Just as writing a smooth, interesting melody is important, a smooth, interesting bass line is also important. Our ears are more able to hear the outer voices (i.e. the highest and lowest) than inner voices. For this reason, special care must be taken when writing bass lines. However, when the bass note of a chord is changed, the inversion of that chord also changes. Section 11: Inversion of Chords showed how to label and identify chords in inversion. This section will discuss how these inversions are used in common practice music.
Music of the common practice is concerned with both the melodic (horizontal) and harmonic (vertical) aspects of music. For this reason, both of these parameters must be considered when writing a bass line. Root position chords are most stable, because the upper notes more easily fit into the overtone series of the bass note. When a chord tone other than the root is in the bass, the chord becomes less stable. However, when only root position chords are used, the bass line becomes rather jumpy and not very melodic. There are also times when chords in root position may cause the melody and the bass line to move in parallel motion (this will be discussed in the following section in greater depth). Root position chords are generally used at the beginnings and ends of phrases, where greater stability is desired. Less stable inversions are found more frequently in the middle sections.
Use of first inversion chords is most common. First inversion chords are only slightly less stable than root position chords. Composers frequently use them when a root position chord would cause an undesired jump in the bass. Compare the following two examples, the first in all root position, the second using first inversion chords.all root position:
use of first inversion chords to smooth out bassline:
Notice that in first inversion chords, the root or the third of the chord is most commonly doubled (doubling is a term used to refer to when two voices are on the same pitch class). First inversion chords also allow the bass line to move in the opposite direction of the root movement. This is a useful and important feature that will be discussed in the following section.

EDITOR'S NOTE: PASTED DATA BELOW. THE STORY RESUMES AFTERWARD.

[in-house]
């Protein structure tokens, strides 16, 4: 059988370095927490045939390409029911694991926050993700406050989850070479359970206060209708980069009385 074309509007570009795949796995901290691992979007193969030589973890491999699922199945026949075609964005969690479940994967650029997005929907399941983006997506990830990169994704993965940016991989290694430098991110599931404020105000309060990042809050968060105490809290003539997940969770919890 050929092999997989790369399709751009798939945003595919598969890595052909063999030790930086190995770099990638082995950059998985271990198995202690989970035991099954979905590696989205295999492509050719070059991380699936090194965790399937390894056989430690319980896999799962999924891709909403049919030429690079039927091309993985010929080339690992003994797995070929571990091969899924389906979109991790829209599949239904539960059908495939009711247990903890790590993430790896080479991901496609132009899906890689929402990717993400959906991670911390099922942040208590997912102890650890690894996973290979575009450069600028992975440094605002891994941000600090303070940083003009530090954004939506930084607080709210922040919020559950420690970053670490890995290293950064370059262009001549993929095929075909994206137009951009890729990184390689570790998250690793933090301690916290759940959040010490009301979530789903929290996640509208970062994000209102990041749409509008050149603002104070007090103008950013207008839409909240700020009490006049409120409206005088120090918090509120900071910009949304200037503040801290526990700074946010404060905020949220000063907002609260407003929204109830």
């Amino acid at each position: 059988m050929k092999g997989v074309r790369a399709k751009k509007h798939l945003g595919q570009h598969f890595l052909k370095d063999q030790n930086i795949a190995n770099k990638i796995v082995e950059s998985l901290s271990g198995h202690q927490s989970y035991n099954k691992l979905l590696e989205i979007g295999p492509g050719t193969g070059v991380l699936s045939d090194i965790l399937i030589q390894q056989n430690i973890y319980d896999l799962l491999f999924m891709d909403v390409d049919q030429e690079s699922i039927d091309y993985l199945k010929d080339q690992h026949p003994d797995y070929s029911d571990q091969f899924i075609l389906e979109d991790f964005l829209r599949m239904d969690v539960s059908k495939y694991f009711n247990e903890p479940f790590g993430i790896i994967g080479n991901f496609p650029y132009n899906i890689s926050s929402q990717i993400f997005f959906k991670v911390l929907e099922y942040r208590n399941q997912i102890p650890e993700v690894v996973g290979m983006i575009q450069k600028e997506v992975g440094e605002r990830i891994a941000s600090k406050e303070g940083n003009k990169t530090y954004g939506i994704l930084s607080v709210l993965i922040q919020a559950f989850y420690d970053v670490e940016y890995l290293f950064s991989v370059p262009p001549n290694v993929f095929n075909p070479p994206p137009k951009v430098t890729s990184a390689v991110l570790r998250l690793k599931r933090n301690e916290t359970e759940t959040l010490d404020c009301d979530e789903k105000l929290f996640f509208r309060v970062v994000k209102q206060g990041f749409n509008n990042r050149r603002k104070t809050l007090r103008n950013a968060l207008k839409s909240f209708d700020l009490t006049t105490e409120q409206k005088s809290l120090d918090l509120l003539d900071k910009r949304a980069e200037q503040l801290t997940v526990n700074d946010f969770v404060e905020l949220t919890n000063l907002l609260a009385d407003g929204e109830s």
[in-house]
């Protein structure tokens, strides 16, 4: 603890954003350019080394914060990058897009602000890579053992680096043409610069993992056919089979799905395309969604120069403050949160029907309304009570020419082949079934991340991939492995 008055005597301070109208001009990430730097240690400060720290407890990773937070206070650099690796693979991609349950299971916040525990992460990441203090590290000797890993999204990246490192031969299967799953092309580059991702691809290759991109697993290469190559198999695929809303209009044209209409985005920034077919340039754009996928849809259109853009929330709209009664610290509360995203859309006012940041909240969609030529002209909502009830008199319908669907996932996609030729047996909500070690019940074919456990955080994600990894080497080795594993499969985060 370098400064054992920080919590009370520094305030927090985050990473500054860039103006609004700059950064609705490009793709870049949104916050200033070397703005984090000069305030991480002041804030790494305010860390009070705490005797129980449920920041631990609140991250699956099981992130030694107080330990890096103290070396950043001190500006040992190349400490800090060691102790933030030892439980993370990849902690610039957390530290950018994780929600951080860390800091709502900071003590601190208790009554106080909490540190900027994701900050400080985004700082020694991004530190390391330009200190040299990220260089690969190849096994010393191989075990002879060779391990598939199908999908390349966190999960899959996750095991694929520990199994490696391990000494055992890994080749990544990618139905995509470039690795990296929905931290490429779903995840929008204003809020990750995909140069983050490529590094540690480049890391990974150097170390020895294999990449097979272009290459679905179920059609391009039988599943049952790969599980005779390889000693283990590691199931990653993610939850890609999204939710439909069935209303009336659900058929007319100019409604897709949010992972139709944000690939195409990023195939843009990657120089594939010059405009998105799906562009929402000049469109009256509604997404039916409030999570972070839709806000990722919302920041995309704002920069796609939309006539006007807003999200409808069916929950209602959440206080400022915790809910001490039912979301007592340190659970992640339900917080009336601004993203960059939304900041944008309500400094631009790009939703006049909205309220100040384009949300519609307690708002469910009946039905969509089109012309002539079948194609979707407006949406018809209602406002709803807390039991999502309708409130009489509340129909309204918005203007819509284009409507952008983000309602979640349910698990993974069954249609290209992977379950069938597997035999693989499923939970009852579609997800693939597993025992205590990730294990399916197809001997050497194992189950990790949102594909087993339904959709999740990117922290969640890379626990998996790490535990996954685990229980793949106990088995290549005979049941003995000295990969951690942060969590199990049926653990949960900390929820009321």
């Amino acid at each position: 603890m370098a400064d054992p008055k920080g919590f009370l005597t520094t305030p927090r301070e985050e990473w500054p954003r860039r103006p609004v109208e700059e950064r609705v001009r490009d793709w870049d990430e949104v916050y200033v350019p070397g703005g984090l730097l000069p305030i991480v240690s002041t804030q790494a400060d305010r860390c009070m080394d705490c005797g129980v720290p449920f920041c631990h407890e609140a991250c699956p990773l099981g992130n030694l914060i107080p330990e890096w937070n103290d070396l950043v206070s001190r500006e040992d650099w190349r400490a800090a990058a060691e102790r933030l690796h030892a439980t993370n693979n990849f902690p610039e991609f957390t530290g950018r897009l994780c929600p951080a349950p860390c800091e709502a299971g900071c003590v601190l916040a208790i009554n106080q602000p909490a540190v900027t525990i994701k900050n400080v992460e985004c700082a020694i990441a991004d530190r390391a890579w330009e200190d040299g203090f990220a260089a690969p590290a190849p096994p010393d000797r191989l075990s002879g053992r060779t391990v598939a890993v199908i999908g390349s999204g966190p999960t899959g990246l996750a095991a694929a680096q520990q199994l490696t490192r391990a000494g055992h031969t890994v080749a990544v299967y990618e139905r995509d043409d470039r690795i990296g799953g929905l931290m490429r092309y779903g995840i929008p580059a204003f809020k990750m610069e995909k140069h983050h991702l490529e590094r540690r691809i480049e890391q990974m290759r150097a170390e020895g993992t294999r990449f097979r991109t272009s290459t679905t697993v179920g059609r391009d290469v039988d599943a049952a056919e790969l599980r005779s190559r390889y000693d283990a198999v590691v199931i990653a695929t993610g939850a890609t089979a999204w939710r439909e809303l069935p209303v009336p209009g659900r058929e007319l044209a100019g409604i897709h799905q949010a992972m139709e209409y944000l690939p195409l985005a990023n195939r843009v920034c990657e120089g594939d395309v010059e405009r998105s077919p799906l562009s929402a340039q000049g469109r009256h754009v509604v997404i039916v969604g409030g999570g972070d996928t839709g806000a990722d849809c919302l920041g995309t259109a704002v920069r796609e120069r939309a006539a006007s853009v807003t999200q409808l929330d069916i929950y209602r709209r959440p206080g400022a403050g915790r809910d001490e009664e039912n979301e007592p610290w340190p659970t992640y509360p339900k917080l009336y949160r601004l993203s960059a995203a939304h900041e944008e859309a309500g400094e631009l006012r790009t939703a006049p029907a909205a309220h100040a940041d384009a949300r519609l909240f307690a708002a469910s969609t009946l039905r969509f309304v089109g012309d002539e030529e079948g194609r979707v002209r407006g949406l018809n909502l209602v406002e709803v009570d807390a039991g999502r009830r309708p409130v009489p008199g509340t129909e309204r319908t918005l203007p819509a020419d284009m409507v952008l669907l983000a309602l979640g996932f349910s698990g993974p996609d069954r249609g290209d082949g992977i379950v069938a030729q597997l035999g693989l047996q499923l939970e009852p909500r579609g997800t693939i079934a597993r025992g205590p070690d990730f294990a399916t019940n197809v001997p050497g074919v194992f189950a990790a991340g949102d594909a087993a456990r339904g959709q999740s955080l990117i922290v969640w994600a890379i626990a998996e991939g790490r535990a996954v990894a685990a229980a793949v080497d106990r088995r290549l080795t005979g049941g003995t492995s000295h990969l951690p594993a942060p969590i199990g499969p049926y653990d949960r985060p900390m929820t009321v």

These are the least stable of the inverted chords. Because of historical and traditional reasons, the interval of a fourth above the bass has been treated as a mild dissonance in much of music of the common practice period. Second inversion chords contain this interval and because of this, require special treatment. Second inversion chords are not freely substituted or used, but instead, are used in only four specific forms:
This is a specific and most common use of second inversion triads, found frequently at the end of phrases. It consists of a second inversion tonic triad, followed by a root position dominant chord, which then usually resolves according to form a cadence. Notice how the bass note is doubled and remains on the same pitch class in a cadential 6/4, and the other voices resolve smoothly downward. For this reason, these two chords (I 6/4 and V) are almost always grouped together as a pair, and as such, form a cadential 6/4 cadence.
Passing 6/4 chords occur between a root position and a first inversion chord, and result in smooth, step-wise motion in the bass. Passing 6/4 chords may be used with ascending or descending bass lines.
In a pedal 6/4 chord use, the bass note remains the same, and the 6/4 chord is preceded and followed by the same, root position chord. The bass note of the pedal 6/4 chord is doubled. This is frequently used in the plagal cadence (amen) in many hymns.
Sometimes the composer will give the melody to the bass line rather than the highest voice. However, in these cases keeping the melody intact and recognizable is more important than the uncommon inversions that may result.Melodic use:
Composers also may arpeggiate the bass line in musical practice (see section 11), and as a result, brief 6/4 chords may occur in the middle of these passages. However, since they do not actually resolve, these 6/4 chords are usually not analyzed as such, since they are not functional.Arppeggiated use:
Since a third inversion chord is both an unstable seventh chord and has the dissonant seventh in the bass, it is less commonly used than other inversions. The bass always resolves down by step (as will be discussed in the following section).